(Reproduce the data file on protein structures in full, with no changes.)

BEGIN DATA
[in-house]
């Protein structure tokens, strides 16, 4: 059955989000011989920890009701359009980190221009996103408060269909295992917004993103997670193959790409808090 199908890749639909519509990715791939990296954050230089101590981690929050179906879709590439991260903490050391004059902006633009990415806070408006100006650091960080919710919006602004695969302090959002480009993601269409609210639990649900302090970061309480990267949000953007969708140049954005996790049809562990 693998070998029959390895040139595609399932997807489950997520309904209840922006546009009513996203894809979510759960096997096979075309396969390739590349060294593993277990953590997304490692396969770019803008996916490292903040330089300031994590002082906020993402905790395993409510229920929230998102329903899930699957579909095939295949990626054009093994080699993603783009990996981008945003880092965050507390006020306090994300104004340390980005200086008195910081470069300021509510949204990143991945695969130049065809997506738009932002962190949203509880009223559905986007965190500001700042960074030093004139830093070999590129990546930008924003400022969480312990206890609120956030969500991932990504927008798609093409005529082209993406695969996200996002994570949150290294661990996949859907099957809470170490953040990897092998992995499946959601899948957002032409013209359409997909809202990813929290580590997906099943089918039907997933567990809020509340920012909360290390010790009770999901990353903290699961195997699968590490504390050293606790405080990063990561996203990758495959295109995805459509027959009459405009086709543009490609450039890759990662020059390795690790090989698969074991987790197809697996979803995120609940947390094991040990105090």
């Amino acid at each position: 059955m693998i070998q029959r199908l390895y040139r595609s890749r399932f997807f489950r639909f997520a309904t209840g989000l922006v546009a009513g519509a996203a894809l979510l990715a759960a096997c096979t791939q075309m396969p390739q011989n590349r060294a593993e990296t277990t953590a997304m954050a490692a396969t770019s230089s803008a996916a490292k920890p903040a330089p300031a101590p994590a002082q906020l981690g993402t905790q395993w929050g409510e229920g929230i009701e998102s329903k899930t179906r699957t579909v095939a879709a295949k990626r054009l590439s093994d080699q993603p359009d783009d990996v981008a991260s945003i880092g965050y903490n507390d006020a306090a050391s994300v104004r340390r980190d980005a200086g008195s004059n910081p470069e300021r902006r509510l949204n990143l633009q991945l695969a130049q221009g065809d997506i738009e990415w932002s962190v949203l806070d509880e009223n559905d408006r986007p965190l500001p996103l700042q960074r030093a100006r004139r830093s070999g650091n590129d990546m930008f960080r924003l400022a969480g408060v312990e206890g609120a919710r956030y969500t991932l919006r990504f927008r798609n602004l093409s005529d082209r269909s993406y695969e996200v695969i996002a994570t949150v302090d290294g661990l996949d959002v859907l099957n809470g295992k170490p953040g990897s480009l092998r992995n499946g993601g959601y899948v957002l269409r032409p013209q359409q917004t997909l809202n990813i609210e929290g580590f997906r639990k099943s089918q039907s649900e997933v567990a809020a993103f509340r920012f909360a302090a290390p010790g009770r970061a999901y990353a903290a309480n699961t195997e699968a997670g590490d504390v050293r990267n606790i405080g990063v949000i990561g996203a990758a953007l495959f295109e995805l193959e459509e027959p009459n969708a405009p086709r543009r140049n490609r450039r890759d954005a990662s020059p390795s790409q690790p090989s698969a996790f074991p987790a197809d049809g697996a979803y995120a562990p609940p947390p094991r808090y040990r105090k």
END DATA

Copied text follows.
[in-house]
């Protein structure tokens, strides 16, 4: 059955989000011989920890009701359009980190221009996103408060269909295992917004993103997670193959790409808090 199908890749639909519509990715791939990296954050230089101590981690929050179906879709590439991260903490050391004059902006633009990415806070408006100006650091960080919710919006602004695969302090959002480009993601269409609210639990649900302090970061309480990267949000953007969708140049954005996790049809562990 693998070998029959390895040139595609399932997807489950997520309904209840922006546009009513996203894809979510759960096997096979075309396969390739590349060294593993277990953590997304490692396969770019803008996916490292903040330089300031994590002082906020993402905790395993409510229920929230998102329903899930699957579909095939295949990626054009093994080699993603783009990996981008945003880092965050507390006020306090994300104004340390980005200086008195910081470069300021509510949204990143991945695969130049065809997506738009932002962190949203509880009223559905986007965190500001700042960074030093004139830093070999590129990546930008924003400022969480312990206890609120956030969500991932990504927008798609093409005529082209993406695969996200996002994570949150290294661990996949859907099957809470170490953040990897092998992995499946959601899948957002032409013209359409997909809202990813929290580590997906099943089918039907997933567990809020509340920012909360290390010790009770999901990353903290699961195997699968590490504390050293606790405080990063990561996203990758495959295109995805459509027959009459405009086709543009490609450039890759990662020059390795690790090989698969074991987790197809697996979803995120609940947390094991040990105090």
């Amino acid at each position: 059955m693998i070998q029959r199908l390895y040139r595609s890749r399932f997807f489950r639909f997520a309904t209840g989000l922006v546009a009513g519509a996203a894809l979510l990715a759960a096997c096979t791939q075309m396969p390739q011989n590349r060294a593993e990296t277990t953590a997304m954050a490692a396969t770019s230089s803008a996916a490292k920890p903040a330089p300031a101590p994590a002082q906020l981690g993402t905790q395993w929050g409510e229920g929230i009701e998102s329903k899930t179906r699957t579909v095939a879709a295949k990626r054009l590439s093994d080699q993603p359009d783009d990996v981008a991260s945003i880092g965050y903490n507390d006020a306090a050391s994300v104004r340390r980190d980005a200086g008195s004059n910081p470069e300021r902006r509510l949204n990143l633009q991945l695969a130049q221009g065809d997506i738009e990415w932002s962190v949203l806070d509880e009223n559905d408006r986007p965190l500001p996103l700042q960074r030093a100006r004139r830093s070999g650091n590129d990546m930008f960080r924003l400022a969480g408060v312990e206890g609120a919710r956030y969500t991932l919006r990504f927008r798609n602004l093409s005529d082209r269909s993406y695969e996200v695969i996002a994570t949150v302090d290294g661990l996949d959002v859907l099957n809470g295992k170490p953040g990897s480009l092998r992995n499946g993601g959601y899948v957002l269409r032409p013209q359409q917004t997909l809202n990813i609210e929290g580590f997906r639990k099943s089918q039907s649900e997933v567990a809020a993103f509340r920012f909360a302090a290390p010790g009770r970061a999901y990353a903290a309480n699961t195997e699968a997670g590490d504390v050293r990267n606790i405080g990063v949000i990561g996203a990758a953007l495959f295109e995805l193959e459509e027959p009459n969708a405009p086709r543009r140049n490609r450039r890759d954005a990662s020059p390795s790409q690790p090989s698969a996790f074991p987790a197809d049809g697996a979803y995120a562990p609940p947390p094991r808090y040990r105090k």